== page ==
TITLE: Farnesoid X receptor represses hepatic human APOA gene expression

Gert M. Kostner
Medical University of Graz, Graz, Austria.
Phone: 43.316.380.4202; Fax:
43.316.380.9615; E-mail: Gerhard.kostner@medunigraz.at.

View this article at: http://www.jci.org/articles/view/45277?key=ffb0f326b043f1c1b600

AUTOIMMUNITY: How one genetic variant can't keep immune cells in check

Autoimmune diseases, which occur when an individual's immune system attacks a particular cell or tissue in their body, affect about 5% of the population of the US. Specific variants of the PTPN22 gene, in particular one that templates a protein known as the PTPN22 R620W variant, are associated with the development of autoimmune disease. New insight into how the PTPN22 R620W variant can contribute to the development of autoimmune disease has now been provided by work with human cells by a team of researchers, led by Eric Meffre, at Yale University School of Medicine, New Haven. The team found that the PTPN22 R620W variant interferes with the body's immune system checkpoint that removes immune cells known as B cells during their development if they are able to react to proteins and/or tissues of the body. These data indicate that specific genetic variants can impair the body's ability to remove B cells that could one day turn on the body and that this occurs before the onset of autoimmune disease.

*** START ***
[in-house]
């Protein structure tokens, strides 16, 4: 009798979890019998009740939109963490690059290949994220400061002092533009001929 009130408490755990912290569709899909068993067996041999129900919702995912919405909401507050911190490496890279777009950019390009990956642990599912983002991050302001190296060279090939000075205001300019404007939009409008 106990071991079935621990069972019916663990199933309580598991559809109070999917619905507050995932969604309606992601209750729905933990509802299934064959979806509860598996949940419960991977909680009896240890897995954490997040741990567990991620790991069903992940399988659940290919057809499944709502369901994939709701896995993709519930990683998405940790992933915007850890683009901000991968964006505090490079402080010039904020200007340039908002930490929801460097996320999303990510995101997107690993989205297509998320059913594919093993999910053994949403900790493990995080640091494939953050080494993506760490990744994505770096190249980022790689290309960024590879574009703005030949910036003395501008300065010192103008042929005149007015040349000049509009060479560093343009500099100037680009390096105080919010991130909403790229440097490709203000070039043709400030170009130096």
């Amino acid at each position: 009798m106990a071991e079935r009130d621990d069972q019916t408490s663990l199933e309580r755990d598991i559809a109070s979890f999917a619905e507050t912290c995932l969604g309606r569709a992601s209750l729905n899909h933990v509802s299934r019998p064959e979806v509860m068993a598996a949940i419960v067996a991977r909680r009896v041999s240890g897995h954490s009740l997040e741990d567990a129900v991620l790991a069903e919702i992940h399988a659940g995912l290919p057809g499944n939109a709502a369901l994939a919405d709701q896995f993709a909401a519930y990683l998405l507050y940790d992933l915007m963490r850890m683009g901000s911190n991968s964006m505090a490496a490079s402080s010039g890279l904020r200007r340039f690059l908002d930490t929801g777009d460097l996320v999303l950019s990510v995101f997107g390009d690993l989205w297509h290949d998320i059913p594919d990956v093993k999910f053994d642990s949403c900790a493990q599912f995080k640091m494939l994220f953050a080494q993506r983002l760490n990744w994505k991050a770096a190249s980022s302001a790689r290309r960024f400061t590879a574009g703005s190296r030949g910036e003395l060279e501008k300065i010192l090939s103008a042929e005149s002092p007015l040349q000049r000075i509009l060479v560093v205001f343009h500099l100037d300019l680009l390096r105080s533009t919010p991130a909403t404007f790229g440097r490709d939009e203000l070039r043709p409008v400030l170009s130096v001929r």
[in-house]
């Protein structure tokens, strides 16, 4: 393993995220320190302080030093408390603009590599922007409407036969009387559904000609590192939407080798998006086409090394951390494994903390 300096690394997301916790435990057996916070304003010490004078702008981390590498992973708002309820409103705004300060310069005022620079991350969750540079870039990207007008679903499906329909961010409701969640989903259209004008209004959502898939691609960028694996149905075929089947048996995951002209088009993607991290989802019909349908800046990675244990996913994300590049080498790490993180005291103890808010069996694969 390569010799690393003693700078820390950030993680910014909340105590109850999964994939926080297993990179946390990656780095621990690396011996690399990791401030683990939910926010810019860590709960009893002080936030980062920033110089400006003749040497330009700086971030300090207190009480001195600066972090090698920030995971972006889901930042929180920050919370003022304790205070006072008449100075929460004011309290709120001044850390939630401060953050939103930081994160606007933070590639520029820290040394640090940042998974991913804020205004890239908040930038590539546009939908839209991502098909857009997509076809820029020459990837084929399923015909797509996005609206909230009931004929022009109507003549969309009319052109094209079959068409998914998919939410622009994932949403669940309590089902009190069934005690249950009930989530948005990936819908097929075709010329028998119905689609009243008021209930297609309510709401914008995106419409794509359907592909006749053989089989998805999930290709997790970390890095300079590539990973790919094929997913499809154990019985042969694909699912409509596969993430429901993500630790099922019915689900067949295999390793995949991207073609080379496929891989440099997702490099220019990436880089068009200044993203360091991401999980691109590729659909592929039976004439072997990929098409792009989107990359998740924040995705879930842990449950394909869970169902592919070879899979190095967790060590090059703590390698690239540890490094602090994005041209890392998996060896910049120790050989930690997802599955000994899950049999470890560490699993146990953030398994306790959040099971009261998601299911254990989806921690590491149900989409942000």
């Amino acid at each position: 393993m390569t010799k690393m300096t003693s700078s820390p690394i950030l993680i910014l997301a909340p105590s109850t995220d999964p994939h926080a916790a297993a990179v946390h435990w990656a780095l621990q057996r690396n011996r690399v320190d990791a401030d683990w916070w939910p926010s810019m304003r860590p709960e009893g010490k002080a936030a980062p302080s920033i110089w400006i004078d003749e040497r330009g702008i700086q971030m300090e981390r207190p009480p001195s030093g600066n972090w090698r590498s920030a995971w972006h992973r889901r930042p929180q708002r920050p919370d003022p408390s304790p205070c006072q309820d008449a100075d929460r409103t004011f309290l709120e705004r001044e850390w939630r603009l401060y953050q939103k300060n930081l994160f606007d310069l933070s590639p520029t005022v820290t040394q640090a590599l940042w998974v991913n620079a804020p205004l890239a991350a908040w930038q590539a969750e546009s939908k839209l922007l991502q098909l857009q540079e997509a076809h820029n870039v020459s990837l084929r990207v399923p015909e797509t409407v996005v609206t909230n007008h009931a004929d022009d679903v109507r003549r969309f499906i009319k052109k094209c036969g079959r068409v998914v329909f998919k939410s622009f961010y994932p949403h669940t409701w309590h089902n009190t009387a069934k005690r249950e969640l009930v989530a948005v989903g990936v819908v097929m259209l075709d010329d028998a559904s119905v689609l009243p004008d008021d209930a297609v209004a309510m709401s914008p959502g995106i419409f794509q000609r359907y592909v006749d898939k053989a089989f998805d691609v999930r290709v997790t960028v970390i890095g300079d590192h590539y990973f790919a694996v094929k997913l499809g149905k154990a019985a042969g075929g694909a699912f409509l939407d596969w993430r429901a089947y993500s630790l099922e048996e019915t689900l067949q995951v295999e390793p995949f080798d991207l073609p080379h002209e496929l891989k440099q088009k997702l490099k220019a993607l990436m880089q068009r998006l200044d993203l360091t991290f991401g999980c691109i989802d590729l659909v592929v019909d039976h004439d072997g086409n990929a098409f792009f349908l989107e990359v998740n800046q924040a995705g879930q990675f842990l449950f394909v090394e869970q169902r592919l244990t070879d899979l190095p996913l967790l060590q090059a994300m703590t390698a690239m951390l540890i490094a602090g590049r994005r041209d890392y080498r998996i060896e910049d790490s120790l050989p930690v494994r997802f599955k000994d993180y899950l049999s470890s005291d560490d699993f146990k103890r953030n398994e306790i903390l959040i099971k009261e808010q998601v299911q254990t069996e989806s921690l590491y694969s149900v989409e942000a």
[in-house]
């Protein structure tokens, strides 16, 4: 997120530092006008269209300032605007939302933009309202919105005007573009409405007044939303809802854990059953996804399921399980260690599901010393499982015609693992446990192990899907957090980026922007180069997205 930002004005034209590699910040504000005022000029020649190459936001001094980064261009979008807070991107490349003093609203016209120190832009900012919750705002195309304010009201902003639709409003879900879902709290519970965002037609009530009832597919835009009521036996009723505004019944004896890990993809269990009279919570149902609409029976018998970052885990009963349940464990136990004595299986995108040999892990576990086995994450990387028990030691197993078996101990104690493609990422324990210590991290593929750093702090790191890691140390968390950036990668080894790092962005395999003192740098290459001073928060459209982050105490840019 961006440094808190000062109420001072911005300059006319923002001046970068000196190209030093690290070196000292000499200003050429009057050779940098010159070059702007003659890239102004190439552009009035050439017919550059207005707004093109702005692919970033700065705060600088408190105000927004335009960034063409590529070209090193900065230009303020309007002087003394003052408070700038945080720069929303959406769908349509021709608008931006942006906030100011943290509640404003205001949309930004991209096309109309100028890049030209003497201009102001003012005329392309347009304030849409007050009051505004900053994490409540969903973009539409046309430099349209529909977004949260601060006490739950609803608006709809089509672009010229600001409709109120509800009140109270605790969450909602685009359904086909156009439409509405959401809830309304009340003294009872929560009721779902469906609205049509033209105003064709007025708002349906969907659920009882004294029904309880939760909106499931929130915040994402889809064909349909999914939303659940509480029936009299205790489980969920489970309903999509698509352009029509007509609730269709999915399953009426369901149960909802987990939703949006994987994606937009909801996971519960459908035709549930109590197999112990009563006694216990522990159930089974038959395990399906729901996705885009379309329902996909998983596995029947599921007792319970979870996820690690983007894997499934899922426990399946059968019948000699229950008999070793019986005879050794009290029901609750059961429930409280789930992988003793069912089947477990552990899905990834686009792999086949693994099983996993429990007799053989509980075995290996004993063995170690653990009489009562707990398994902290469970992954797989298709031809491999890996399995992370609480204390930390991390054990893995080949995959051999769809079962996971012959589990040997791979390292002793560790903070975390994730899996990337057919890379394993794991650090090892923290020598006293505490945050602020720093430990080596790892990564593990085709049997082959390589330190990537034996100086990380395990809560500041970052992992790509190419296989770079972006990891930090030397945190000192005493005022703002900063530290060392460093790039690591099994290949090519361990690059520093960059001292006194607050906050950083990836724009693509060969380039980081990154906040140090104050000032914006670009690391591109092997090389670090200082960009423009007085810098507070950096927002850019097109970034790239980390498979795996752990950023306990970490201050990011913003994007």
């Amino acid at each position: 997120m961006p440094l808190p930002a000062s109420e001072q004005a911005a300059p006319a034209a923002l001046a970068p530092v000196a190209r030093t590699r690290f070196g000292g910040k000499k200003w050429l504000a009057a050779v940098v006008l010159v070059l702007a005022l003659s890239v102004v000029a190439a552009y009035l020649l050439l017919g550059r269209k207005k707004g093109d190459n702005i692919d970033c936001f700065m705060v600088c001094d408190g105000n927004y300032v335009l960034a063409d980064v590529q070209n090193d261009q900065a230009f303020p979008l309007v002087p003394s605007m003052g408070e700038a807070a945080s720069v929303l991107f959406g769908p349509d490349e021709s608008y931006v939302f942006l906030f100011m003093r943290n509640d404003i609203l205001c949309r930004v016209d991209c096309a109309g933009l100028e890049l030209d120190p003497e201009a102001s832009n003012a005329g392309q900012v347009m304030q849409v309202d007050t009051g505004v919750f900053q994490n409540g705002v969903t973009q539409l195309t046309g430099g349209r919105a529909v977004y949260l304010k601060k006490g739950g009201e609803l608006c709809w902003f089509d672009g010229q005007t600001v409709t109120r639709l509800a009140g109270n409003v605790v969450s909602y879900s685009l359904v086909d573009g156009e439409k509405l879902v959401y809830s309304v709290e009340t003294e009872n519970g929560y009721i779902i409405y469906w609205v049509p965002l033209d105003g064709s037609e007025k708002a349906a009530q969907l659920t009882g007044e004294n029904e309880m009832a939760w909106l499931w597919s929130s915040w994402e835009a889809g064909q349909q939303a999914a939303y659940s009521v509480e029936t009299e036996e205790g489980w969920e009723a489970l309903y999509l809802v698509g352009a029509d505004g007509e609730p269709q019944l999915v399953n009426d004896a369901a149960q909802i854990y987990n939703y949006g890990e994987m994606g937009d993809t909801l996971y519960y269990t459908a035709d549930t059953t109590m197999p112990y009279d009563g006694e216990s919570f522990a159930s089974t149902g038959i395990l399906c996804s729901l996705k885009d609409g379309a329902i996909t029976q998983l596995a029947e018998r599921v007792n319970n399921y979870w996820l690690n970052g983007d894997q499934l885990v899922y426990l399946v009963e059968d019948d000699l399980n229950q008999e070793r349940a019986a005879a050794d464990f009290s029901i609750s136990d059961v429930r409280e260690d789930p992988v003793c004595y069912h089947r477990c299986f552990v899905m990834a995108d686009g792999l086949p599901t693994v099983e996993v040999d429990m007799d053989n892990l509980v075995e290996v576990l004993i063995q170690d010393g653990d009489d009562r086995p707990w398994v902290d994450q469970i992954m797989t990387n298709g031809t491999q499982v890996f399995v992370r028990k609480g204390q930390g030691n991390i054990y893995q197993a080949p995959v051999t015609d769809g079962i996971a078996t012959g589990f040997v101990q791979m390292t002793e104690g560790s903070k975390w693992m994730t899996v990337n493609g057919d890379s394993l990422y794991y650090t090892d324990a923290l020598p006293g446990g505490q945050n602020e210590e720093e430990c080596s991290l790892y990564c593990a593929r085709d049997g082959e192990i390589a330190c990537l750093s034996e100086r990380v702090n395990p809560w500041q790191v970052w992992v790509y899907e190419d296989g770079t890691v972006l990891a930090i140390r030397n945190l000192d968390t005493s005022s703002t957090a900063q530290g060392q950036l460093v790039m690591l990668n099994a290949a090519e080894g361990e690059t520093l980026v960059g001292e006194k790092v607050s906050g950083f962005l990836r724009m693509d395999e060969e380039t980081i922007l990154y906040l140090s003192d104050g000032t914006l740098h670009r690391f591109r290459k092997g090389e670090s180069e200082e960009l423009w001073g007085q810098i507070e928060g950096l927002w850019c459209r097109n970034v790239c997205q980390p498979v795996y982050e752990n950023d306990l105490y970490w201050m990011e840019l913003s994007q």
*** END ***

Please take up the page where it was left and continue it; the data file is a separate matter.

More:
TITLE: The PTPN22 allele encoding an R620W variant interferes with the removal of developing autoreactive B cells in humans

Eric Meffre
Yale University School of Medicine, New Haven, Connecticut, USA.
Phone: 203.737.4535; Fax: 203.785.7903; E-mail: Eric.meffre@yale.edu.

View this article at: http://www.jci.org/articles/view/45790?key=901737baa89f1f214d35

AUTOIMMUNITY: New negative regulator of autoimmune arthritis